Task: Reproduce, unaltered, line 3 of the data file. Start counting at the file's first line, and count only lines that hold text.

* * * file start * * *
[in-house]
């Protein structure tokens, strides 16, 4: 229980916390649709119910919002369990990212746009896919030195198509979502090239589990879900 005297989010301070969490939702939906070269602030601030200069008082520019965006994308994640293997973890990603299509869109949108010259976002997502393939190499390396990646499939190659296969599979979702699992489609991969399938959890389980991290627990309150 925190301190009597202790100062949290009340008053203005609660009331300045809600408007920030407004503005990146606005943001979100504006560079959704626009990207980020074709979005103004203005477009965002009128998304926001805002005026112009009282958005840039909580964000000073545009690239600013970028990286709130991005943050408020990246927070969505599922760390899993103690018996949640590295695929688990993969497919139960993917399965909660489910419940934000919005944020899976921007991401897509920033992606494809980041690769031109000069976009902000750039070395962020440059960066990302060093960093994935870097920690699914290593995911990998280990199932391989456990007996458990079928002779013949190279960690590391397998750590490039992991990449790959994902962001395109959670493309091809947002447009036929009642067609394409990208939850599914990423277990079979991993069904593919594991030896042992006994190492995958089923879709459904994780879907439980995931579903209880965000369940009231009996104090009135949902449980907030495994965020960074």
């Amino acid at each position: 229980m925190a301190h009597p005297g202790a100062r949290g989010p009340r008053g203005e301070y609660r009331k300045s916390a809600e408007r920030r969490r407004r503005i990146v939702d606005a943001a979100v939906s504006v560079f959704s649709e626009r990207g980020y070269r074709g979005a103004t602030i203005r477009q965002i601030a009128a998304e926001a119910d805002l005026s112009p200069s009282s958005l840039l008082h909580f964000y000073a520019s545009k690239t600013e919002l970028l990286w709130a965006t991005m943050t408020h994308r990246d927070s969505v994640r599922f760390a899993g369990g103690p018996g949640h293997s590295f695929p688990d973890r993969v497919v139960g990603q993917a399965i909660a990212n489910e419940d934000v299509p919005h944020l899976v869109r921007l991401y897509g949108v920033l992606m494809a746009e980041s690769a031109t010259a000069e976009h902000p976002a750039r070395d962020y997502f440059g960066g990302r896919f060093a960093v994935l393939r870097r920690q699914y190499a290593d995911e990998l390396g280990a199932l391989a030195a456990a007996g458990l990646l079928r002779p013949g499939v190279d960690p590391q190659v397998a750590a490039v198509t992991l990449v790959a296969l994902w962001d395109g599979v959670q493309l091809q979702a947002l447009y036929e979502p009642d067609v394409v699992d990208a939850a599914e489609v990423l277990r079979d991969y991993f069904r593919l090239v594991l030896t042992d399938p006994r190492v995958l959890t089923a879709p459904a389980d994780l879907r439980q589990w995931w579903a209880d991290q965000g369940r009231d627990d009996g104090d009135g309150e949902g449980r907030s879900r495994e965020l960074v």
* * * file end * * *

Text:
């Amino acid at each position: 229980m925190a301190h009597p005297g202790a100062r949290g989010p009340r008053g203005e301070y609660r009331k300045s916390a809600e408007r920030r969490r407004r503005i990146v939702d606005a943001a979100v939906s504006v560079f959704s649709e626009r990207g980020y070269r074709g979005a103004t602030i203005r477009q965002i601030a009128a998304e926001a119910d805002l005026s112009p200069s009282s958005l840039l008082h909580f964000y000073a520019s545009k690239t600013e919002l970028l990286w709130a965006t991005m943050t408020h994308r990246d927070s969505v994640r599922f760390a899993g369990g103690p018996g949640h293997s590295f695929p688990d973890r993969v497919v139960g990603q993917a399965i909660a990212n489910e419940d934000v299509p919005h944020l899976v869109r921007l991401y897509g949108v920033l992606m494809a746009e980041s690769a031109t010259a000069e976009h902000p976002a750039r070395d962020y997502f440059g960066g990302r896919f060093a960093v994935l393939r870097r920690q699914y190499a290593d995911e990998l390396g280990a199932l391989a030195a456990a007996g458990l990646l079928r002779p013949g499939v190279d960690p590391q190659v397998a750590a490039v198509t992991l990449v790959a296969l994902w962001d395109g599979v959670q493309l091809q979702a947002l447009y036929e979502p009642d067609v394409v699992d990208a939850a599914e489609v990423l277990r079979d991969y991993f069904r593919l090239v594991l030896t042992d399938p006994r190492v995958l959890t089923a879709p459904a389980d994780l879907r439980q589990w995931w579903a209880d991290q965000g369940r009231d627990d009996g104090d009135g309150e949902g449980r907030s879900r495994e965020l960074v």